Ralph Vaughan Williams was born in England in 1872 into a wealthy and well-connected family. His great uncle was the biologist Charles Darwin. He learnt to play piano, organ and violin, but his goal was to be a composer. He went on to compose music for over sixty years and has been described by many as “the most important English composer of his generation”.
The Lark Ascending is one of his most famous and well-loved pieces. He originally composed the piece for violin and piano in 1914, revising it in 1920 for solo violin and orchestra. It was inspired by the poem of the same name by English writer, George Meredith which tells the tale of a skylark’s beautiful birdsong.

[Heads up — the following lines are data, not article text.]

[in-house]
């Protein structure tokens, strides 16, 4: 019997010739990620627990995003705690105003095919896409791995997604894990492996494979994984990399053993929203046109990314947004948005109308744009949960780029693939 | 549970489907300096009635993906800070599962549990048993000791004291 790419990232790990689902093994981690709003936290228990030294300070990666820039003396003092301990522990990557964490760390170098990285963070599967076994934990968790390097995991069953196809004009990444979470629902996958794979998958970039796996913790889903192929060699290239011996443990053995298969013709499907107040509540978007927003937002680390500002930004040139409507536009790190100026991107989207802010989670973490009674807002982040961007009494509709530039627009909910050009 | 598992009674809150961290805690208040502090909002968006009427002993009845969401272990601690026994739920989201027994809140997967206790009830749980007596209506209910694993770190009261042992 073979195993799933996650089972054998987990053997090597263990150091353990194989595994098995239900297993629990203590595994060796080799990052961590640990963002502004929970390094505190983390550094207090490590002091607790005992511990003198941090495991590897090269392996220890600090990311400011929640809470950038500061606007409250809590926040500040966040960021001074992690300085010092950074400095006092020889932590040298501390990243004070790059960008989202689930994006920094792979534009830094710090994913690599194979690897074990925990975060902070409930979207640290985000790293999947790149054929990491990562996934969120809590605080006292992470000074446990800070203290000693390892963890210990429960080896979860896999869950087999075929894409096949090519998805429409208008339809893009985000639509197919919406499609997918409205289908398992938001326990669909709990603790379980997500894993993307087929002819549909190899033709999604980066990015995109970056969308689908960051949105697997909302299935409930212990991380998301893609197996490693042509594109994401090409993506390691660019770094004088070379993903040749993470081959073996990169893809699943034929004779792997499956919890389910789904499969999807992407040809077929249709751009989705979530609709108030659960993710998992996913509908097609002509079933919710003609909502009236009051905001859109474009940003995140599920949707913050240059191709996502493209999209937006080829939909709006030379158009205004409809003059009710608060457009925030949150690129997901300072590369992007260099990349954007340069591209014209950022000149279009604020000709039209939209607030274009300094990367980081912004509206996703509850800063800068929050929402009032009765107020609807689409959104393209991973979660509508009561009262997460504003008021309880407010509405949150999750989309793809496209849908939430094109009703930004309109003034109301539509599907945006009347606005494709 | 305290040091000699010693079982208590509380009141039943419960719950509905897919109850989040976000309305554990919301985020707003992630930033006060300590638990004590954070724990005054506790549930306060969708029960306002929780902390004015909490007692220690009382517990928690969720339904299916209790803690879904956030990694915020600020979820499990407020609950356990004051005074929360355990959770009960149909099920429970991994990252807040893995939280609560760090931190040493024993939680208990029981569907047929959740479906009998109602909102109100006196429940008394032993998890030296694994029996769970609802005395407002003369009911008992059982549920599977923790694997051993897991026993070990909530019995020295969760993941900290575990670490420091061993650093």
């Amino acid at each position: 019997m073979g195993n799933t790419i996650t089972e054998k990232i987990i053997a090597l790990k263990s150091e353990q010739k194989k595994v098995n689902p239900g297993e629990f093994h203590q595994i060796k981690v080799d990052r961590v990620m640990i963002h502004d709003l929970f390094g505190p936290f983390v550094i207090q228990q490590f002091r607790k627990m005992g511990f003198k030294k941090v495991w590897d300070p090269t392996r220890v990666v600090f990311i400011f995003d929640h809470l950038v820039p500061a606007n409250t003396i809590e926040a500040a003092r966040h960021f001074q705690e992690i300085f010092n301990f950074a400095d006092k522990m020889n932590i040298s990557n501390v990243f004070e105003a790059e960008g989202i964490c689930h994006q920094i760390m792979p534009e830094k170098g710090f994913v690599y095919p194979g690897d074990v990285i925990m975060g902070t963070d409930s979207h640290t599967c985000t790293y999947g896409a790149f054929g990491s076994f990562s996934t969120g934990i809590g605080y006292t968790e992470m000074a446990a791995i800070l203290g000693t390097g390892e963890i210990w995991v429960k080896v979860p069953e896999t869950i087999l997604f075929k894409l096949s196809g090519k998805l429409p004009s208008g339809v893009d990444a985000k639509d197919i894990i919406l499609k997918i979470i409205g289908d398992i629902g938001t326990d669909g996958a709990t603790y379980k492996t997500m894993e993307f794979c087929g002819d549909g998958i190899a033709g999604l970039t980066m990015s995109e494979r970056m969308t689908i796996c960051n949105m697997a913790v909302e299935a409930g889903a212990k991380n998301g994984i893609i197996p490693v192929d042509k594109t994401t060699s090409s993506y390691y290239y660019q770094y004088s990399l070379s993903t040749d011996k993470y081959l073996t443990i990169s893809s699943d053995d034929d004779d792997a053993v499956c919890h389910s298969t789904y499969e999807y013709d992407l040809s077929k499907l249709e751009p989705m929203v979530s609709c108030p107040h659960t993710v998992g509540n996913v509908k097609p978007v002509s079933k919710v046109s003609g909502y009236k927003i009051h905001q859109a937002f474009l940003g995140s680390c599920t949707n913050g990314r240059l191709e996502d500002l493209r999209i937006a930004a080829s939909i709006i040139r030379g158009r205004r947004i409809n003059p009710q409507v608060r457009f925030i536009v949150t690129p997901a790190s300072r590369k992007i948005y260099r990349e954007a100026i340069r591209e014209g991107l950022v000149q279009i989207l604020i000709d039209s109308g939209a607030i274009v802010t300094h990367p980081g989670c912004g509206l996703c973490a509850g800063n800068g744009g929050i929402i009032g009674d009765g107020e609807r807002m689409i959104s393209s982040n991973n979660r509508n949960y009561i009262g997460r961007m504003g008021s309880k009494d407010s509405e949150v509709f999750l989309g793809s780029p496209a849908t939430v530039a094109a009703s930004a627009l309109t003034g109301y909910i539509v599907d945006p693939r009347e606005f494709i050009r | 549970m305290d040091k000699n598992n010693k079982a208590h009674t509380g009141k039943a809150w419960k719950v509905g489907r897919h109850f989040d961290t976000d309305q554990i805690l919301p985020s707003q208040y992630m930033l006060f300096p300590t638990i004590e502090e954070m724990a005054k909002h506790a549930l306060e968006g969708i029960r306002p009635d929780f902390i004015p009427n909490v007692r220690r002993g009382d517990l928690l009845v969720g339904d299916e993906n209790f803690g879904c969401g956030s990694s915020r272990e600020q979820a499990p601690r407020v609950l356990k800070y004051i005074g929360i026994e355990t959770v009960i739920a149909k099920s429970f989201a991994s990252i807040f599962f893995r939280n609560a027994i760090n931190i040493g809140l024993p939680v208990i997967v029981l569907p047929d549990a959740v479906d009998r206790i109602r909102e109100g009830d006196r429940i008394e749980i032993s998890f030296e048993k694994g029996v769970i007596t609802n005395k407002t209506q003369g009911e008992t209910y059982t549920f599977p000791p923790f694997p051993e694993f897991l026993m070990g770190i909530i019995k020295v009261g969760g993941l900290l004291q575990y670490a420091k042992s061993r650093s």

The piece begins with a two-bar introduction by the woodwind and string sections, after which we hear the violinist play a cadenza. A cadenza is a dramatic solo passage where the soloist plays and the orchestra pauses and remains silent. Below is an extract from the score of the beginning of the cadenza:
The cadenza was written “senza misura” meaning without bar-lines to allow the soloist to play freely.
As the piece develops, listen out for how the violin solo reflects both the bird’s song and the bird’s flight.
Every Easter, the Classic FM Hall of Fame takes place and this year The Lark Ascending was voted as the UK’s favourite piece of classical music for the tenth time in the chart’s history.